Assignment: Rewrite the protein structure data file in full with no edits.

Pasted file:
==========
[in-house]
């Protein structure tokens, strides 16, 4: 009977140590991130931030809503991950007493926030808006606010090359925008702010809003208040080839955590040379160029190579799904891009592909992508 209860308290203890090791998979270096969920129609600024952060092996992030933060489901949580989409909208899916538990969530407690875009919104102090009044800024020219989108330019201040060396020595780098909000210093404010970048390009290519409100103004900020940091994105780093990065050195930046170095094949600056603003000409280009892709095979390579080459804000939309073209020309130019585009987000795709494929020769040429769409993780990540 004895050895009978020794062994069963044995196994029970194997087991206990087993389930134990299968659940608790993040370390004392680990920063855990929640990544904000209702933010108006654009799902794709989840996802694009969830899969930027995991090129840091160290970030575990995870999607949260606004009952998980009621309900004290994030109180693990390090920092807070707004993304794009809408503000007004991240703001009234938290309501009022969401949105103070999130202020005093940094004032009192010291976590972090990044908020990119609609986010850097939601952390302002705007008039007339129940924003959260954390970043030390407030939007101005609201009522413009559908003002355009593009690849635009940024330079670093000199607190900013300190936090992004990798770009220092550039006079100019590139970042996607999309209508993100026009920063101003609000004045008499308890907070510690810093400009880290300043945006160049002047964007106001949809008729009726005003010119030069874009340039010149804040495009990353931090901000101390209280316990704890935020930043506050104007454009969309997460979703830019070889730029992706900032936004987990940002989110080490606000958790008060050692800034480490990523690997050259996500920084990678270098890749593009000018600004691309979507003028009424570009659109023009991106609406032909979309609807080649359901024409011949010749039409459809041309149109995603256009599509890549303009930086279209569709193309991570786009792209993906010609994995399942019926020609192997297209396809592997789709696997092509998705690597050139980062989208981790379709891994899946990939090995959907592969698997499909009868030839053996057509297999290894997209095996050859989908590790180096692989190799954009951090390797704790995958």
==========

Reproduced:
[in-house]
């Protein structure tokens, strides 16, 4: 009977140590991130931030809503991950007493926030808006606010090359925008702010809003208040080839955590040379160029190579799904891009592909992508 209860308290203890090791998979270096969920129609600024952060092996992030933060489901949580989409909208899916538990969530407690875009919104102090009044800024020219989108330019201040060396020595780098909000210093404010970048390009290519409100103004900020940091994105780093990065050195930046170095094949600056603003000409280009892709095979390579080459804000939309073209020309130019585009987000795709494929020769040429769409993780990540 004895050895009978020794062994069963044995196994029970194997087991206990087993389930134990299968659940608790993040370390004392680990920063855990929640990544904000209702933010108006654009799902794709989840996802694009969830899969930027995991090129840091160290970030575990995870999607949260606004009952998980009621309900004290994030109180693990390090920092807070707004993304794009809408503000007004991240703001009234938290309501009022969401949105103070999130202020005093940094004032009192010291976590972090990044908020990119609609986010850097939601952390302002705007008039007339129940924003959260954390970043030390407030939007101005609201009522413009559908003002355009593009690849635009940024330079670093000199607190900013300190936090992004990798770009220092550039006079100019590139970042996607999309209508993100026009920063101003609000004045008499308890907070510690810093400009880290300043945006160049002047964007106001949809008729009726005003010119030069874009340039010149804040495009990353931090901000101390209280316990704890935020930043506050104007454009969309997460979703830019070889730029992706900032936004987990940002989110080490606000958790008060050692800034480490990523690997050259996500920084990678270098890749593009000018600004691309979507003028009424570009659109023009991106609406032909979309609807080649359901024409011949010749039409459809041309149109995603256009599509890549303009930086279209569709193309991570786009792209993906010609994995399942019926020609192997297209396809592997789709696997092509998705690597050139980062989208981790379709891994899946990939090995959907592969698997499909009868030839053996057509297999290894997209095996050859989908590790180096692989190799954009951090390797704790995958």